Posts Tagged ‘cities’



Liberal stories about who’s been left behind during the Second Great Depression are just about as convincing as the “breathtakingly clunky” 2014 movie starring Nicolas Cage.

For Thomas B. Edsall, the story is all about the people in the “rural, less populated regions of the country” who have been left behind in the “accelerated shift toward urban prosperity and exurban-to-rural stagnation” and who supported Republicans in the most recent election.

Louis Hyman, for his part, argues that the people who have been left behind—rural Americans and the people “who live and work in small towns”—hold a misplaced nostalgia for Main Street, which has been exploited by Donald Trump. What they really need, according to Hyman, is to find new jobs online so that they can “find their way from Main Street to the mainstream.”

In both cases, and many more like them, the great divide is supposedly one of geography: everyone is prospering in the big cities—with high-tech jobs, soaring incomes, and a proliferation of non-chain boutiques and restaurants—and everyone else, outside those cities, is being left behind.

Except, of course, nothing could be further from the truth. Yes, lots of people outside of the country’s metropolitan areas have been excluded from the recovery from the crash of 2007-08 (just as they were during the bubble that preceded it). But that’s true also of cities themselves, from Boston to San Francisco.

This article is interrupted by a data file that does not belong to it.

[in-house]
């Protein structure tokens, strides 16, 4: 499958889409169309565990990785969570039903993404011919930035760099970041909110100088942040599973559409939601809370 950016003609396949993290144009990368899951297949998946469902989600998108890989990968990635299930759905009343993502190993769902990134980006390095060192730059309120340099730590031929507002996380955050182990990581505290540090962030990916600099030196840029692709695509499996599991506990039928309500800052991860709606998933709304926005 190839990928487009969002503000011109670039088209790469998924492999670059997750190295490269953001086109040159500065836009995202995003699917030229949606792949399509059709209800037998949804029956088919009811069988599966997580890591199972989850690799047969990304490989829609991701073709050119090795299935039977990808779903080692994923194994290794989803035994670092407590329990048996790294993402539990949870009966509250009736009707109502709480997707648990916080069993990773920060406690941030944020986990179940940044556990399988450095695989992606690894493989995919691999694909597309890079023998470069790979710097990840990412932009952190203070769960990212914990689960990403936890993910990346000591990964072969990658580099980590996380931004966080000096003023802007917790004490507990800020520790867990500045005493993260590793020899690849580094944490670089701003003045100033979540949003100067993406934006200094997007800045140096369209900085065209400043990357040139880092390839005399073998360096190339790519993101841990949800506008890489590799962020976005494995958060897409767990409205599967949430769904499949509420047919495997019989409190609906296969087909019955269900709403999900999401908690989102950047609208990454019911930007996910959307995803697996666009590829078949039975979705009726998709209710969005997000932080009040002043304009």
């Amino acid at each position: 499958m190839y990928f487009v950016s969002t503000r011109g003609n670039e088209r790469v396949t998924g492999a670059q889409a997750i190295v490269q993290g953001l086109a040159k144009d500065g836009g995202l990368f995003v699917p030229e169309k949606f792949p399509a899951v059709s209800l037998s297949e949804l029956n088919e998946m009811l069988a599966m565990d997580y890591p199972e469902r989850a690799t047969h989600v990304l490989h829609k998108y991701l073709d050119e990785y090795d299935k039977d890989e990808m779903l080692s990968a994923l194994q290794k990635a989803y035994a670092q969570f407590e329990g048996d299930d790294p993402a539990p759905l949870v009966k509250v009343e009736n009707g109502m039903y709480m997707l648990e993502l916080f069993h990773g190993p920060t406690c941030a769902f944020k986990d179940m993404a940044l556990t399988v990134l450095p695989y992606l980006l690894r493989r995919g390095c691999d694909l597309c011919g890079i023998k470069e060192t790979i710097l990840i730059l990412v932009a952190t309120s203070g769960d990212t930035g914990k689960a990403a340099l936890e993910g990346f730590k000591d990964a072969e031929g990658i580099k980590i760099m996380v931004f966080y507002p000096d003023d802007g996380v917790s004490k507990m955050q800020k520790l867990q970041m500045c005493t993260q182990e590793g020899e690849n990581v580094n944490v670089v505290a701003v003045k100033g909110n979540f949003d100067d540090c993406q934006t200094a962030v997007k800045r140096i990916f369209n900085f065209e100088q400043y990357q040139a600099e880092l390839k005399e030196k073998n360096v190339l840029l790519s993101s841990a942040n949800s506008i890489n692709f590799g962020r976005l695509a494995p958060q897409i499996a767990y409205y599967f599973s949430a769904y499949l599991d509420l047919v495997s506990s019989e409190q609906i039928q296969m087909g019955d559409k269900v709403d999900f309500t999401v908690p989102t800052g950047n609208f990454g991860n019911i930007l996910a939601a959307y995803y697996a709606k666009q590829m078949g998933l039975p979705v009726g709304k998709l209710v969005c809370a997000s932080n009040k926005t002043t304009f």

The problem is not geography, but class.

According to a 2016 report from the Economic Policy Institute, in almost half of U.S. states, the top 1 percent captured at least half of all income growth between 2009 and 2013, and in 15 of those states, the top 1 percent captured all income growth. In another 10 states, top 1 percent incomes grew in the double digits, while bottom 99 percent incomes fell.


Much the same is true in the nation’s metropolitan areas. In the 12 most unequal metropolitan areas, the average income of the top 1 percent was at least 40 times greater than the average income of the bottom 99 percent. In the New York City area, the average income of the top 1 percent was 39.3 times the average income of the bottom 99 percent, in Boston 30.6, and in San Francisco, 30.5 times.

By the same token, some of the nation’s non-urban counties have very high levels of income inequality. Lasalle County, Texas, for example, has an average income of the bottom 90 percent of only $47,941 but a top-to-bottom ratio of 125.6. Similarly, Walton County Florida, with a bottom-90-percent income of $40,090, has a top-to-bottom ratio of 45.6.

left behind

The fact is, across the entire United States—in large cities as well in small towns and rural areas—the incomes of the top 1 percent have outpaced the gains of everyone else. That’s been the case during the recovery from the Great Recession, just as it was in the three decades leading up to the most recent crash.

While it’s true, the voters in most metropolitan areas went for Hillary Clinton and those elsewhere supported Trump. The irony is that the majority of those voters, inside and outside the nation’s cities, have been left behind by an economic system that benefits only those at the very top.


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The folks are Bankrate have calculated, for each of the fifty largest U.S. cities, the affordable price for a new car. Their analysis is based on median incomes, average insurance costs, payments on a new car loan, and sales tax data.